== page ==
Almon Strowger

from Wikipedia, the free encyclopedia
Almon Strowger

Almon Brown Strowger (born October 19, 1839 in Penfield , New York ; † May 26, 1902 in Saint Petersburg , Florida ) developed the electromechanical rotary dial in 1889 , which is the technical basis for the world's first automatically operating telephone exchanges .


Little is known about his early life. From the traditional white tombstone with the inscription 'Lieut. AB Strowger, Co. A, 8NY Cav. ' it appears that he was a veteran of the U.S. Civil War . He is believed to have participated in the Second Battle of Bull Run near Manassas, Virginia .

After the civil war, he appears to have been a country school teacher before he became an undertaker. According to various sources it has in El Dorado ( Kansas ), Topeka and finally in Kansas City , Missouri , lived. It is not known where he got the idea for an auto attendant, but patent records identify him as a resident of Kansas City on March 10, 1891.

Strowger is consistently referred to as the Kansas City funeral director who invented the automatic telephone attendant system.

It is said that he was motivated to develop an automatic telephone operator because he had difficulties with the staff of the manual operator at the time. He was convinced that the operator of the local operator preferred to direct calls to his competitor. He also suspected that the intermediaries were influencing the telephone customers' selection of the undertaker when such services were required. This suspicion originated in an incident in Topeka when a friend died and the family contacted a competitor. According to other traditions, the wife or possibly the cousin of a competitor worked as a telephone operator. The exact course of events can no longer be reconstructed. Historians report that those who knew Strowger described him as eccentric , choleric, and even crazy.

With the intention that the subscribers should decide for themselves who to call instead of the operator, he began working on his invention in 1888 and was granted US Patent No. 447,918 on March 10, 1891 for an Automatic Telephone Switching System. It is reported that his first model consisted of a round collar box and some knitting needles.

While developing the idea, Strowger did not work alone; instead, he enlisted the help of his nephew William and others who knew about electricity and had the money to implement his concepts. With their help, the Strowger Automatic Telephone Exchange Company was founded, which installed the world's first commercially used automatic exchange in La Porte, Indiana , and put it into operation on November 3, 1892 with around 75 participants and a capacity for 99 participants.

The engineers developed Strowger's designs further and filed several patents under the employee's name. The company changed its name several times. Strowger himself does not seem to have been involved in the further development. He sold his patents in 1896 for $ 1,800, in 1898 his stake in the Automatic Electric Company for $ 10,000, and for health reasons he moved to St. Petersburg, Florida, where he worked again as an undertaker, according to records from HP Bussey Morgue from 1899. Strowger died of an aneurysm in St. Petersburg, Florida, aged 62 after suffering from anemia . He left some wealth behind, it is said that he owned at least one block in town.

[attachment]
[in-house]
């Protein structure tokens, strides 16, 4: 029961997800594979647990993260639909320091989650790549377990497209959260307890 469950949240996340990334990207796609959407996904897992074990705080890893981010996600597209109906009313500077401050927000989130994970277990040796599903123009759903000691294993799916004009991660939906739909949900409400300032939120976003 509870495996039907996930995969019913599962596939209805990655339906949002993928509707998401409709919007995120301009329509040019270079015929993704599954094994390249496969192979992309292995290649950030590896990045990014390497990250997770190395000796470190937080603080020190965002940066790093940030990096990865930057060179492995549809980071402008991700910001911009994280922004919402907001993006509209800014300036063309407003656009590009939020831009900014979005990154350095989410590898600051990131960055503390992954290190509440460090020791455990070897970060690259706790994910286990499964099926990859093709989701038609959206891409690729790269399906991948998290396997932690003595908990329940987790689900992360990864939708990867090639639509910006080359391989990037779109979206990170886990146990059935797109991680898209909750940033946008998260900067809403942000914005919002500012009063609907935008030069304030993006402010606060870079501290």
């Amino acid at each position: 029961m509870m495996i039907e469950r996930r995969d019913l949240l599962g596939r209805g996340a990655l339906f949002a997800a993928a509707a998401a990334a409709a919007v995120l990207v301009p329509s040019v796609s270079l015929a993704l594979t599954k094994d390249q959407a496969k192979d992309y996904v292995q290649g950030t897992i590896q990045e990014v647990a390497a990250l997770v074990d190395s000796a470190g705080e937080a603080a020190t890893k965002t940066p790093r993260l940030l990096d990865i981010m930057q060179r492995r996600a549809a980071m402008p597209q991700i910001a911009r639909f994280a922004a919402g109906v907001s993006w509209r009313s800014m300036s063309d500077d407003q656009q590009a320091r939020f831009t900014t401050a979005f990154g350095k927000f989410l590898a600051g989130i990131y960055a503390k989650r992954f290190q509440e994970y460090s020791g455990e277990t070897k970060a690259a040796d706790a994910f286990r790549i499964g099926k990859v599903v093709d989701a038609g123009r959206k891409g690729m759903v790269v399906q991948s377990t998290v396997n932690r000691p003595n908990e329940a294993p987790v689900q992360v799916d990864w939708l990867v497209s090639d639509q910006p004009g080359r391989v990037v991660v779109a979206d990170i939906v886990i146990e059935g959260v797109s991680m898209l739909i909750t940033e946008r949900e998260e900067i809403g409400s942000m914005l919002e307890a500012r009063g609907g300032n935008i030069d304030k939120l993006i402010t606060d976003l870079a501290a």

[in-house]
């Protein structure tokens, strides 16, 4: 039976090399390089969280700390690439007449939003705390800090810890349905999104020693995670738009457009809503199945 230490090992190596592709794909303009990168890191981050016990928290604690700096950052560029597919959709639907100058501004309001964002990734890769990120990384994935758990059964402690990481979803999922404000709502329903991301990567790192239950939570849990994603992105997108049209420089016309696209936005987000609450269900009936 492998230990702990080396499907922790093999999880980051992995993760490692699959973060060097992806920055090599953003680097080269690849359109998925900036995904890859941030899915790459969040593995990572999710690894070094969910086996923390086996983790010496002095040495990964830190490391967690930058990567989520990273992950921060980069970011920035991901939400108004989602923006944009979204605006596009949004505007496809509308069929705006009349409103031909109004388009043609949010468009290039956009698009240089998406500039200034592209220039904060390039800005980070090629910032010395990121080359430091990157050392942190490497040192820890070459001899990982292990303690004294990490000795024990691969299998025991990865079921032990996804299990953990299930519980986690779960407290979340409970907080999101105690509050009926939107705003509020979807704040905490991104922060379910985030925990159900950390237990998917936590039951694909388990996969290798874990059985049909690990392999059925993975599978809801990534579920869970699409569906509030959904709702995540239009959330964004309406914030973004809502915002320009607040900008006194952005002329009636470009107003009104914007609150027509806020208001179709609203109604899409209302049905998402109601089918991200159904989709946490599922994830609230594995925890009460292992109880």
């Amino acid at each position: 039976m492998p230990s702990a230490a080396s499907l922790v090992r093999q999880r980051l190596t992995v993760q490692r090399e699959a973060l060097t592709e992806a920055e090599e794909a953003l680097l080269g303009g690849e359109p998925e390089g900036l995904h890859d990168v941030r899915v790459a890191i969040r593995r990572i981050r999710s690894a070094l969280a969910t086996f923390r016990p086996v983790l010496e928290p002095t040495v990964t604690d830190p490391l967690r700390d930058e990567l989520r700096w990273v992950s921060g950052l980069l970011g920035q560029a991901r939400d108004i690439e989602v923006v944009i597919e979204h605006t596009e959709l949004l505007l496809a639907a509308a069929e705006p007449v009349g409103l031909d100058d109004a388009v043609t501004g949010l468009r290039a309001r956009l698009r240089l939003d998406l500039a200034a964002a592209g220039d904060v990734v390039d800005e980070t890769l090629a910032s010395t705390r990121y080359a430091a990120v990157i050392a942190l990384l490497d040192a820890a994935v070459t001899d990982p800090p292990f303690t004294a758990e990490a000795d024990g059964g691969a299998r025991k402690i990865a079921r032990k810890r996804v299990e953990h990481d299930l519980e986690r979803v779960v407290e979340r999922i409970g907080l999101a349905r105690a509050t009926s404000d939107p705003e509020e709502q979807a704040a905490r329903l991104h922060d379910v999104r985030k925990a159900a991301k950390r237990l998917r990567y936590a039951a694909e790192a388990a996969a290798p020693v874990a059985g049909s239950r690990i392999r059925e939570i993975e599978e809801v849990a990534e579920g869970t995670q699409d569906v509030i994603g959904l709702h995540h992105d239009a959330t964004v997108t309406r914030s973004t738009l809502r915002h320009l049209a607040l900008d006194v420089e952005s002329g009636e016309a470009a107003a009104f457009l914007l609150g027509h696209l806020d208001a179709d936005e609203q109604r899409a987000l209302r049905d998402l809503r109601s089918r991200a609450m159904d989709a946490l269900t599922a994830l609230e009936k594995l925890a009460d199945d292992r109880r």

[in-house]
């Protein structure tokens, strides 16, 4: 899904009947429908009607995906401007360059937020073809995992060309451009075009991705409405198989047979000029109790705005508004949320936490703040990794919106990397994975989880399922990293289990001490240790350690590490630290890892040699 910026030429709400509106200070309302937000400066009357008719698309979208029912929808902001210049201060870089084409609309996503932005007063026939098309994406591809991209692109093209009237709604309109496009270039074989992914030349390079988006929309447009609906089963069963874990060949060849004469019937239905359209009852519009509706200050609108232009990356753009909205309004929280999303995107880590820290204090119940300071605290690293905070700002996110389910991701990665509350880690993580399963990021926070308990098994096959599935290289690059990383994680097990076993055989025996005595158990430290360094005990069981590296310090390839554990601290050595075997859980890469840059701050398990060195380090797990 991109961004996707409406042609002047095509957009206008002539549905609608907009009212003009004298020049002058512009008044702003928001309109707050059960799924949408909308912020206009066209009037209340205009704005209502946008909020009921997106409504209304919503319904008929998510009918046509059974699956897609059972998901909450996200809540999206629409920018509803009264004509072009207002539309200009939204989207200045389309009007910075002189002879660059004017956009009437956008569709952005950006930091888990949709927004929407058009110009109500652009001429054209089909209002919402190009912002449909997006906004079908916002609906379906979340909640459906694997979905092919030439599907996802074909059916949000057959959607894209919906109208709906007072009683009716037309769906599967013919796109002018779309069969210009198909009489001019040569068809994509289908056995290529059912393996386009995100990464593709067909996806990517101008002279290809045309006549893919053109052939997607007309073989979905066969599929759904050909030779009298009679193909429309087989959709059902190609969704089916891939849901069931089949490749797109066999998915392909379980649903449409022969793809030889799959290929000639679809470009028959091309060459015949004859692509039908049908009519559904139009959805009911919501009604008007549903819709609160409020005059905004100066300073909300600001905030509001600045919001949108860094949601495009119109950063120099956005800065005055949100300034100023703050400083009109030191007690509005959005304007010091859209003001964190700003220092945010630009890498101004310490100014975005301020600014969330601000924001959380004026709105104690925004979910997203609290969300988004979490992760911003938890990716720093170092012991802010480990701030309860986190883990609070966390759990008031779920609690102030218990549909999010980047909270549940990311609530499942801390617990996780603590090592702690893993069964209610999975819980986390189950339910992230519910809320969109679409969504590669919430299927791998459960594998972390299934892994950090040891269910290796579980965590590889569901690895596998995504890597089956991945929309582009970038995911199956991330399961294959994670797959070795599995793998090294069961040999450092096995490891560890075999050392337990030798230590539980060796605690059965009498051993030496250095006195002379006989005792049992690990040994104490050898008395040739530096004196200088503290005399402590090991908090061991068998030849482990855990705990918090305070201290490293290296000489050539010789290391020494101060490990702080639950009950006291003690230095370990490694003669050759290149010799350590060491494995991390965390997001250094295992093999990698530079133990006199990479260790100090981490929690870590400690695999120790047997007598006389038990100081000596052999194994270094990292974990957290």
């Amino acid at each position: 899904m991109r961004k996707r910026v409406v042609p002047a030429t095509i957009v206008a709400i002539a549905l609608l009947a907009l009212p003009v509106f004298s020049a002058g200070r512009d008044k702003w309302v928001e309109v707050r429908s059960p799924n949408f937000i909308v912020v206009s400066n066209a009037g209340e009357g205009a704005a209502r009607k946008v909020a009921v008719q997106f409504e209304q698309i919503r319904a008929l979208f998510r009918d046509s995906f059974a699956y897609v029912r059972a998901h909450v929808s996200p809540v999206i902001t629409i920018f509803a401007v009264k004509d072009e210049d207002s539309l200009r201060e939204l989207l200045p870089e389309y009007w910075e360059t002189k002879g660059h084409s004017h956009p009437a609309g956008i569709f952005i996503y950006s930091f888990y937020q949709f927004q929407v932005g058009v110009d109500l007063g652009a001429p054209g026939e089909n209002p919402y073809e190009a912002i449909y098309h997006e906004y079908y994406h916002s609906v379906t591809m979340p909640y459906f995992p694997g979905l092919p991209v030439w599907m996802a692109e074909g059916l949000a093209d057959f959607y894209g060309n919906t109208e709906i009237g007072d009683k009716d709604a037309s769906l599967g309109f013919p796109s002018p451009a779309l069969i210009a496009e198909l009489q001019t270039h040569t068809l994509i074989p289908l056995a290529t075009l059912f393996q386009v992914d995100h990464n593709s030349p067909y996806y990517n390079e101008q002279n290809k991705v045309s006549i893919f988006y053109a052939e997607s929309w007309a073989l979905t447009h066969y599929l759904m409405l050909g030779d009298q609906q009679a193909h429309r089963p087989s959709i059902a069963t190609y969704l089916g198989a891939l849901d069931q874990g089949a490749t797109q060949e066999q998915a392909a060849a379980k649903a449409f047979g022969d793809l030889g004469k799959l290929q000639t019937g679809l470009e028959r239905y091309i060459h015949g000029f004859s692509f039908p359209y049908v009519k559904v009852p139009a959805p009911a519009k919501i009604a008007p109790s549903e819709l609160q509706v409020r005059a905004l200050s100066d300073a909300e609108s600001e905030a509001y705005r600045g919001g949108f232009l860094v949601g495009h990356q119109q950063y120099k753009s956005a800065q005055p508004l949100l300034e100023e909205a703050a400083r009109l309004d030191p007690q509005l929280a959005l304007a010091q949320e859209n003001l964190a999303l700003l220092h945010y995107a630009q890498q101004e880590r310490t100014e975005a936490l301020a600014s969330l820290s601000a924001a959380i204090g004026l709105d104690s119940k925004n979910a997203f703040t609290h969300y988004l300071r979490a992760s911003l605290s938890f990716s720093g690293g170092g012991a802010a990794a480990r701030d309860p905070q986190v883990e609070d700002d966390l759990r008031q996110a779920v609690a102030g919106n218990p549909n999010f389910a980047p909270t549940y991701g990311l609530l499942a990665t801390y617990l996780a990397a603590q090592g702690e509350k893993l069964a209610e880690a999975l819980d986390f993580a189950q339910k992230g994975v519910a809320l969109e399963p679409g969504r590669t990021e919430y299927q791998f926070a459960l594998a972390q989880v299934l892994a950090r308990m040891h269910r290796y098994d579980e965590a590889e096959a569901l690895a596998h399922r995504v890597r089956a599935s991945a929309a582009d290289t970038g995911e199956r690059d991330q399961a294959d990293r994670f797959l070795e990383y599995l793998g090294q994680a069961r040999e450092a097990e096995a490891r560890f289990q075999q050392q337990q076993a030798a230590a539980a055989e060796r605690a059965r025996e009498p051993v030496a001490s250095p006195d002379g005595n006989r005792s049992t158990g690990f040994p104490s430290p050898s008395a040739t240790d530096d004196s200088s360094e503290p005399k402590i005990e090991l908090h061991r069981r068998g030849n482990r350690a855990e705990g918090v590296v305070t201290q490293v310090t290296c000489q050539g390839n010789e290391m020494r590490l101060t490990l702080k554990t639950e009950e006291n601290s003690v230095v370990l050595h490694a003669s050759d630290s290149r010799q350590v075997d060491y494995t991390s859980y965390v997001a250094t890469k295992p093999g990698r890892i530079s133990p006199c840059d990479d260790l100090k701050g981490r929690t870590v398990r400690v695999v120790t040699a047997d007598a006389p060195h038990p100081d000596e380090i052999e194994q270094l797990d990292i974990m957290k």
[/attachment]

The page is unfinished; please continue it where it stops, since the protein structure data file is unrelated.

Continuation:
He was survived by his widow Susan A. Strowger (* 1846 , † April 14, 1921 in Tampa , Florida ). In 1916, his patents traded for $ 2.5 million. The obituary for his wife in the St. Petersburg Times alleged that she withheld further revolutionary developments from her husband because only others would benefit from his developments. She said her husband only received $ 10,000 for his invention when he should have received a million.

A bronze plaque commemorating his invention was affixed to his grave by telephone company representatives in 1945 . Strowger was inducted into the US Independent Telephone Association Hall of Fame in 1965. In addition to the voter he invented, his name also bears a locomotive and a company award.

The Strowger patent

Sketch from his patent for the lever dial
Replica of the rotary dial exhibited in the Deutsches Museum in Munich

His patent consists of the following components:

  1. A subscriber device with one key each for hundreds, tens and units of the desired number.
  2. Each of the four buttons is connected to the exchange with its own line. A line for voice transmission is also required.
  3. A rotary dial is installed in the exchange for each participant . The selector consists of a movable contact arm and a matrix of contacts arranged on the inside of a cylinder. Each subscriber connected to the exchange has an associated contact in the matrix. The arm is connected to the caller's speech circle and can connect to any subscriber with a linear stroke and semicircular rotation.

For example, to dial the number 432, the caller presses the 100 key four times, the 10 key three times and the 1 key twice. Using a mechanism consisting of electromagnets, racks and gears, the contact arm first moves four rows upwards according to this example, then performs a rotary movement over 30 positions and then over two positions.

The system was later supplemented by line finders, which drastically reduced the number of voters required; a mechanism for recognizing a busy voter or participant has been added for this purpose. The basic concept, however, remained the same until the introduction of electronic switching technology and was in use for around 100 years. The modularization and scalability made the Strowger system far superior to the competition, whose systems were not suitable for setting up large networks.


Strowger is said to have said the following in 1890 (freely translated): "My competitor will no longer be able to steal all my customers just because his wife is a Bell operator".

Web links